This district heating network with thermal storage responds to peak consumption, limits fossil fuel consumption, and maximises use of renewable energies for a town of 64,000 people.

Heating needs from a town of 64,000 people fluctuate on a daily and seasonal basis. Supplying power for the coldest day in winter when everyone is watching the football usually requires having heating plants on standby for 90% of the year.

The town of Borås, Sweden, have come up with a smart way of storing and deploying heat flexibly, utilising the power of water to store heat. Energi och miljö, the public company that owns the district heating network, has deployed a gigantic, 37,000 m3 reservoir to store excess thermal energy – often from renewable sources – produced during periods of low usage. When heat demand peaks, the hot water is then returned to the district heating network.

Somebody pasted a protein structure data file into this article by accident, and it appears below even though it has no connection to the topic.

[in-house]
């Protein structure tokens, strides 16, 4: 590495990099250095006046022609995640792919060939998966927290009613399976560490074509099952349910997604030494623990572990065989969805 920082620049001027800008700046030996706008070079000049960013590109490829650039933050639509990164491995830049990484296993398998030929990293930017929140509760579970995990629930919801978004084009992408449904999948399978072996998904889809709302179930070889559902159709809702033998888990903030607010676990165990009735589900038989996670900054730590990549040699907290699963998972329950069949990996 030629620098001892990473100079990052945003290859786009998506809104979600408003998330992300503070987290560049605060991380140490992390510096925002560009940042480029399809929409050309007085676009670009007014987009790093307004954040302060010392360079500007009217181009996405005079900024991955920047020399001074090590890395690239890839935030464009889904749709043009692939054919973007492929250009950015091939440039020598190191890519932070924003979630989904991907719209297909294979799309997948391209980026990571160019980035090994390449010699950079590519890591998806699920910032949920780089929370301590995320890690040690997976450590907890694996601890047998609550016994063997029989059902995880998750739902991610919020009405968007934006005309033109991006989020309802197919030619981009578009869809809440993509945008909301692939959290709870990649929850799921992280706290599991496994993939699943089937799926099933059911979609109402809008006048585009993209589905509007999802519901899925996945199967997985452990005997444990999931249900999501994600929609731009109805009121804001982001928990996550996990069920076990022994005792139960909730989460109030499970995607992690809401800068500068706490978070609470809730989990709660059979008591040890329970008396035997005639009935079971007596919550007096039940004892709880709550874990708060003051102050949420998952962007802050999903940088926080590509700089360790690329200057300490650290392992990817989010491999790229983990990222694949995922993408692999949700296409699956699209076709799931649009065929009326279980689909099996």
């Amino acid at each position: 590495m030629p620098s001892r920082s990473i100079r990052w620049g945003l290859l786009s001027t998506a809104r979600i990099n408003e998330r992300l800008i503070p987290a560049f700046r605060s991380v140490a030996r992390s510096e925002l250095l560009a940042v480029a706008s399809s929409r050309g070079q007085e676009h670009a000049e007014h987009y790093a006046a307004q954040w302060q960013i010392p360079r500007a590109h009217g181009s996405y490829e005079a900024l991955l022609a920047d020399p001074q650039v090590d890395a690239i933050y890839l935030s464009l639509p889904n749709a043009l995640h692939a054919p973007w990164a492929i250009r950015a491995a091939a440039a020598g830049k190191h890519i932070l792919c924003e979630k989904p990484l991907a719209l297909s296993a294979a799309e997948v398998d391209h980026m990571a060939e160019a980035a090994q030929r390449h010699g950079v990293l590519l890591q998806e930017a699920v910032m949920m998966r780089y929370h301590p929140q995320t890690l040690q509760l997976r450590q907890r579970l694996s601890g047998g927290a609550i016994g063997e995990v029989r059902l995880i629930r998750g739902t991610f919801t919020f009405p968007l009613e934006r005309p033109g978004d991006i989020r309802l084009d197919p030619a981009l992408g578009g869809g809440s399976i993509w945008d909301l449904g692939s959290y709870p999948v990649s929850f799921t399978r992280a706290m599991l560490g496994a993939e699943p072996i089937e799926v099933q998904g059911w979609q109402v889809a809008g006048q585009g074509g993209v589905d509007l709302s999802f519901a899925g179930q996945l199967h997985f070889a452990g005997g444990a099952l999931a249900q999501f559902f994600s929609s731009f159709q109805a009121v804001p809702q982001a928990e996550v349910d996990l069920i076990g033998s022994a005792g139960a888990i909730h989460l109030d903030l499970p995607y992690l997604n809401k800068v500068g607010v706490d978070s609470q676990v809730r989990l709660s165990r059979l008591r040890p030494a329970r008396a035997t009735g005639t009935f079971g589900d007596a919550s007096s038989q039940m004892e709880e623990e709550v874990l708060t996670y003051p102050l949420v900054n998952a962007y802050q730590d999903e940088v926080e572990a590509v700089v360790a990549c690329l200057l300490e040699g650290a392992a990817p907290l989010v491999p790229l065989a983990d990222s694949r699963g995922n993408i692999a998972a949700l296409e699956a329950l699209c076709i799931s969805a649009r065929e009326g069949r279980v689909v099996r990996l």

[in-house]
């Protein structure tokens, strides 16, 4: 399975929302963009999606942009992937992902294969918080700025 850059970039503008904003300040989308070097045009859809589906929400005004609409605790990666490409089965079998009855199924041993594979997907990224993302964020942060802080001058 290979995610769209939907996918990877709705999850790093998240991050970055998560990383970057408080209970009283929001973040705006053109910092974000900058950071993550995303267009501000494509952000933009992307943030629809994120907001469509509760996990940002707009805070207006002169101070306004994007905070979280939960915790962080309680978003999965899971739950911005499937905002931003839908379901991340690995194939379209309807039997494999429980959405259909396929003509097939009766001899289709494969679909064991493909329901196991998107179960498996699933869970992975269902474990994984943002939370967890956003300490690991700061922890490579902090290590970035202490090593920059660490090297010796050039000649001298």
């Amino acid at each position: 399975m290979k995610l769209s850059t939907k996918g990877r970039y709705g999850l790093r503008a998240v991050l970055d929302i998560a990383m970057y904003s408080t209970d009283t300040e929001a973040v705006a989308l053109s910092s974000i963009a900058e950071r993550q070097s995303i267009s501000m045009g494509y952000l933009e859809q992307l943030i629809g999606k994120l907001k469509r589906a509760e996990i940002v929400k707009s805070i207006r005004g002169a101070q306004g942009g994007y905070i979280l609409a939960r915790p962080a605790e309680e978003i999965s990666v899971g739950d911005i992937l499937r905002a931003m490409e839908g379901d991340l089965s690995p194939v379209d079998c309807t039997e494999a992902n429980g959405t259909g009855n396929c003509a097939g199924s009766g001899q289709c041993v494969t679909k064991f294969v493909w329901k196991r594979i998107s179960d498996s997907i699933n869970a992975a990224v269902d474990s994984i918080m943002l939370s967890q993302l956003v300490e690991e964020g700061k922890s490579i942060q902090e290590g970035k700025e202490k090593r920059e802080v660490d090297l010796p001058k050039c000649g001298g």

“There are two things: Sweden has cold winters, and demand fluctuates during the day. But we can count on a buffer tank, it’s like a giant 37,000 m3 thermos.”

Stefan-Olof Fransson – Regional Manager, Veolia

Why you should care

Many areas of the world have backup generators, unused for most of the year,  so that during times of peak demand, there is sufficient hear. Finding innovative solutions like this will help to reduce our dependency of fossil fuels for heating and cooling.

How the Global Goals are addressed

Sustainable Cities and Communities

Bodies of water have great thermal storage capacity. Utilising this to store and then distribute heat can make cities far more sustainable.

Climate Action

This solution reduces fossil fuel dependency and slashes greenhouse gas emissions by about 5,500 metric tons annually.

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